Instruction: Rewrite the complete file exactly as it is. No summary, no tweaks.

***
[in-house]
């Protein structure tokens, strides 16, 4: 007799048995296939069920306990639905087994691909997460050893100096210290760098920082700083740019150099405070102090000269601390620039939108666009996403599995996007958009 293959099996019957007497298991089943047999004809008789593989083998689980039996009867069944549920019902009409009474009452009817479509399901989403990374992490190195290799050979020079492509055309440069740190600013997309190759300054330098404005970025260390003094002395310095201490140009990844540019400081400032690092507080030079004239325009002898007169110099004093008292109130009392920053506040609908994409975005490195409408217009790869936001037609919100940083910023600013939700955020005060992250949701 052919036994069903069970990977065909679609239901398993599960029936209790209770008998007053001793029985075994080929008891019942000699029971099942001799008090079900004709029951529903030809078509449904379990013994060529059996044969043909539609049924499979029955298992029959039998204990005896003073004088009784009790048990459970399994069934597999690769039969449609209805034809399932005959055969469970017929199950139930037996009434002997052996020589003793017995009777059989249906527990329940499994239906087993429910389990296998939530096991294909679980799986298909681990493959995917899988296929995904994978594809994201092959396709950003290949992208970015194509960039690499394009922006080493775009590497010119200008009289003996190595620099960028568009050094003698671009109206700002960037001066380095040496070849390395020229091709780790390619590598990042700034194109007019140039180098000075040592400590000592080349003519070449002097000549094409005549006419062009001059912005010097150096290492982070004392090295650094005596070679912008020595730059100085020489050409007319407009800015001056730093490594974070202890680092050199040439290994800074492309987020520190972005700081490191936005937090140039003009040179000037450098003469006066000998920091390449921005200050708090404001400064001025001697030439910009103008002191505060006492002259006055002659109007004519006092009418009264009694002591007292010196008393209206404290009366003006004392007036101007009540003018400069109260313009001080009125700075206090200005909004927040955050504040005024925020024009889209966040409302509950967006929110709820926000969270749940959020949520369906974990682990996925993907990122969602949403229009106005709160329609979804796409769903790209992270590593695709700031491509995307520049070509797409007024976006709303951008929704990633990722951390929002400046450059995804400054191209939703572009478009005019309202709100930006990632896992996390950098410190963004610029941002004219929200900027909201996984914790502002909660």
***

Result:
[in-house]
């Protein structure tokens, strides 16, 4: 007799048995296939069920306990639905087994691909997460050893100096210290760098920082700083740019150099405070102090000269601390620039939108666009996403599995996007958009 293959099996019957007497298991089943047999004809008789593989083998689980039996009867069944549920019902009409009474009452009817479509399901989403990374992490190195290799050979020079492509055309440069740190600013997309190759300054330098404005970025260390003094002395310095201490140009990844540019400081400032690092507080030079004239325009002898007169110099004093008292109130009392920053506040609908994409975005490195409408217009790869936001037609919100940083910023600013939700955020005060992250949701 052919036994069903069970990977065909679609239901398993599960029936209790209770008998007053001793029985075994080929008891019942000699029971099942001799008090079900004709029951529903030809078509449904379990013994060529059996044969043909539609049924499979029955298992029959039998204990005896003073004088009784009790048990459970399994069934597999690769039969449609209805034809399932005959055969469970017929199950139930037996009434002997052996020589003793017995009777059989249906527990329940499994239906087993429910389990296998939530096991294909679980799986298909681990493959995917899988296929995904994978594809994201092959396709950003290949992208970015194509960039690499394009922006080493775009590497010119200008009289003996190595620099960028568009050094003698671009109206700002960037001066380095040496070849390395020229091709780790390619590598990042700034194109007019140039180098000075040592400590000592080349003519070449002097000549094409005549006419062009001059912005010097150096290492982070004392090295650094005596070679912008020595730059100085020489050409007319407009800015001056730093490594974070202890680092050199040439290994800074492309987020520190972005700081490191936005937090140039003009040179000037450098003469006066000998920091390449921005200050708090404001400064001025001697030439910009103008002191505060006492002259006055002659109007004519006092009418009264009694002591007292010196008393209206404290009366003006004392007036101007009540003018400069109260313009001080009125700075206090200005909004927040955050504040005024925020024009889209966040409302509950967006929110709820926000969270749940959020949520369906974990682990996925993907990122969602949403229009106005709160329609979804796409769903790209992270590593695709700031491509995307520049070509797409007024976006709303951008929704990633990722951390929002400046450059995804400054191209939703572009478009005019309202709100930006990632896992996390950098410190963004610029941002004219929200900027909201996984914790502002909660």